Marquess of Rockingham, in the County of Northampton, was a title in the Peerage of Great Britain. It was created in 1746 for Thomas Watson-Wentworth, 1st Earl of Malton. The Watson family descended from Lewis Watson, Member of Parliament for Lincoln. He was created a Baronet, of Rockingham Castle in the County of Northampton, in the Baronetage of England in 1621. In 1645 he was further honoured when he was raised to the Peerage of England as Baron Rockingham. The third Baron served as Lord-Lieutenant of Kent. In 1714 he was created Baron Throwley, Viscount Sondes and Earl of Rockingham in the Peerage of Great Britain. His eldest son Edward Watson, Viscount Sondes, predeceased him and he was succeeded by his grandson, the second Earl. The second Earl was Lord-Lieutenant of Kent before his early death in 1745. He was childless and was succeeded by his younger brother, Thomas. He had previously represented Canterbury in Parliament. He died in 1746, whereupon the barony of Throwley, viscountcy and earldom became extinct.

Alexander Wedderburn, 1st Earl of Rosslyn British judge and politician

Alexander Wedderburn, 1st Earl of Rosslyn, PC, KC was a Scottish lawyer and politician who sat in the House of Commons between 1761 and 1780 when he was raised to the peerage as Baron Loughborough. He served as Lord Chancellor of Great Britain from 1793 to 1801.

Charles Yorke British politician and Lord Chancellor

Charles Yorke PC was Lord Chancellor of Great Britain.

Henry Bathurst, 2nd Earl Bathurst British lawyer and politician; Lord Chancellor of Great Britain

Henry Bathurst, 2nd Earl Bathurst, known as The Lord Apsley from 1771 to 1775, was a British lawyer and politician. He was Lord Chancellor of Great Britain from 1771 to 1778.

Henry Phipps, 1st Earl of Mulgrave 18th/19th-century British Army general

General Henry Phipps, 1st Earl of Mulgrave GCB, PC, styled The Honourable Henry Phipps until 1792 and known as The Lord Mulgrave from 1792 to 1812, was a British soldier and politician. He notably served as Foreign Secretary under William Pitt the Younger from 1805 to 1806.

Baron Thurlow

Baron Thurlow, of Thurlow in the County of Suffolk, is a title in the Peerage of Great Britain. It was created in 1792 for the lawyer and politician Edward Thurlow, 1st Baron Thurlow, with remainder to his younger brothers and the heirs male of their bodies.

Earl of Chatham

Earl of Chatham, in the County of Kent, was a title in the Peerage of Great Britain. It was created in 1766 for William Pitt the Elder on his appointment as Lord Privy Seal, along with the subsidiary title Viscount Pitt, of Burton Pynsent in the County of Somerset, also in the Peerage of Great Britain.

Buckinghamshire is a former United Kingdom Parliamentary constituency. It was a constituency of the House of Commons of the Parliament of England then of the Parliament of Great Britain from 1707 to 1800 and of the Parliament of the United Kingdom from 1801 to 1885.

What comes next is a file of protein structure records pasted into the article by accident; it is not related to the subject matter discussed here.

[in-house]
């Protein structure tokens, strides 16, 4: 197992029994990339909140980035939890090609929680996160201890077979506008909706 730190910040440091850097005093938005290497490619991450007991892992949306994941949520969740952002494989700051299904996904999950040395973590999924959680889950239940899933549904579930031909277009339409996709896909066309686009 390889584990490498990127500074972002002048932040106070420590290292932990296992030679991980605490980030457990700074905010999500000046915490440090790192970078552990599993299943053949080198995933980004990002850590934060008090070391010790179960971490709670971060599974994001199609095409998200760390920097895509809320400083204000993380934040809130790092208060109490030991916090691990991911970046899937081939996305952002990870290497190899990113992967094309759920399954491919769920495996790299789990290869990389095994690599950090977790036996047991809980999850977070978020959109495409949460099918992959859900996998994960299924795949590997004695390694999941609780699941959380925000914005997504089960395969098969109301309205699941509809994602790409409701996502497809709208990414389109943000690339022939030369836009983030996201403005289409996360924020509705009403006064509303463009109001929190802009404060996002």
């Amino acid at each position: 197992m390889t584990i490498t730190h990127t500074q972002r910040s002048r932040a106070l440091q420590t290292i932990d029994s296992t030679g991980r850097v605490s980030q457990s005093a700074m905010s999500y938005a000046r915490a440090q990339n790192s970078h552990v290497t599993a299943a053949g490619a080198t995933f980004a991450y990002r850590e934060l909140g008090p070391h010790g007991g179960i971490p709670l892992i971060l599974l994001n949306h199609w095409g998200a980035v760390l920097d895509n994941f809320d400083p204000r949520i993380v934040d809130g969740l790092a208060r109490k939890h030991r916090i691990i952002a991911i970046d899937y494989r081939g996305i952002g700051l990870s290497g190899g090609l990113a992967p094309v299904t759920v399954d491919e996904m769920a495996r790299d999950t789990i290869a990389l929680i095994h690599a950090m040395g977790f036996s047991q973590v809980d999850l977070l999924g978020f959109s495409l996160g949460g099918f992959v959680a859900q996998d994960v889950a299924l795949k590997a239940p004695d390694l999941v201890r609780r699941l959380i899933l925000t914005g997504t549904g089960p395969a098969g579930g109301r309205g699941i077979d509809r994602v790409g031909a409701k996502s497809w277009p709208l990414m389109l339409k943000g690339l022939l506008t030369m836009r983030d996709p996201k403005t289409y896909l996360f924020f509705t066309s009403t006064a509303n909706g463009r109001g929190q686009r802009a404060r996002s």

House of Cavendish British noble family

The House of Cavendish is a British noble house. The Cavendish family has been one of the richest and most influential aristocratic families in England since the 16th century, and has been rivalled in political influence perhaps only by the Marquesses of Salisbury and the Earls of Derby. They are descended from Sir John Cavendish of Cavendish in the county of Suffolk, and their numerous peerages included the Dukedom of Devonshire, the Dukedom of Newcastle, the Barony of Waterpark. and the Barony of Chesham. The head of the family is Peregrine Cavendish, 12th Duke of Devonshire, whose seat is Chatsworth House, one of the grandest private homes in the world.

Thomas Watson-Wentworth, 1st Marquess of Rockingham, KB, PC (I) of Wentworth Woodhouse, Yorkshire was a British Whig politician who sat in the House of Commons from 1715 until 1728 when he was raised to the Peerage as Baron Malton.

Sir John Wrottesley, 8th Baronet British general, politician and Baronet

Sir John Wrottesley, 8th Baronet, of Wrottesley Hall in Staffordshire, was a British army officer and politician who sat in the House of Commons from 1768 to 1787.

Thurlow is a surname and a given name, and may refer to:

Chatham ministry Government of Great Britain

The Chatham ministry was a British government led by William Pitt, 1st Earl of Chatham that ruled between 1766 and 1768. Because of Pitt's former prominence before his title, it is sometimes referred to as the Pitt ministry. Unusually for a politician considered to be Prime Minister, Pitt was not First Lord of the Treasury during the administration, but instead held the post of Lord Privy Seal.

Lewis Watson, 1st Baron Sondes, called Hon. Lewis Monson before 1746 and Hon. Lewis Watson from 1746 to 1760, was a British Whig politician and peer.

References

Parliament of Great Britain
Preceded by
Hon. Thomas Villiers
Viscount Villiers
Member of Parliament for Tamworth
1765–1778
With: Hon. Thomas Villiers to March 1768
William de Grey March–November 1768
Charles Vernon 1768–74
Thomas de Grey from 1774
Succeeded by
Thomas de Grey
Anthony Chamier
Legal offices
Preceded by
John Dunning
Solicitor General for England and Wales
1770–1771
Succeeded by
Alexander Wedderburn
Preceded by
William de Grey
Attorney General for England and Wales
1771–1778
Succeeded by
Alexander Wedderburn
Political offices
Preceded by
The Earl Bathurst
Lord Chancellor
1778–1783
Succeeded by
In Commission
Preceded by
In Commission
Lord Chancellor
1783–1792
Succeeded by
In Commission
Preceded by
The Earl of Northington
Teller of the Exchequer
1786–1806
Succeeded by
Hon. William Eden
Preceded by
Lord High Steward
1788–1792
Succeeded by
The Lord Loughborough
Peerage of Great Britain
New creation Baron Thurlow (of Thurlow)
1792–1806
Succeeded by
Edward Hovell-Thurlow
Baron Thurlow (of Ashfield)
1778–1806
Extinct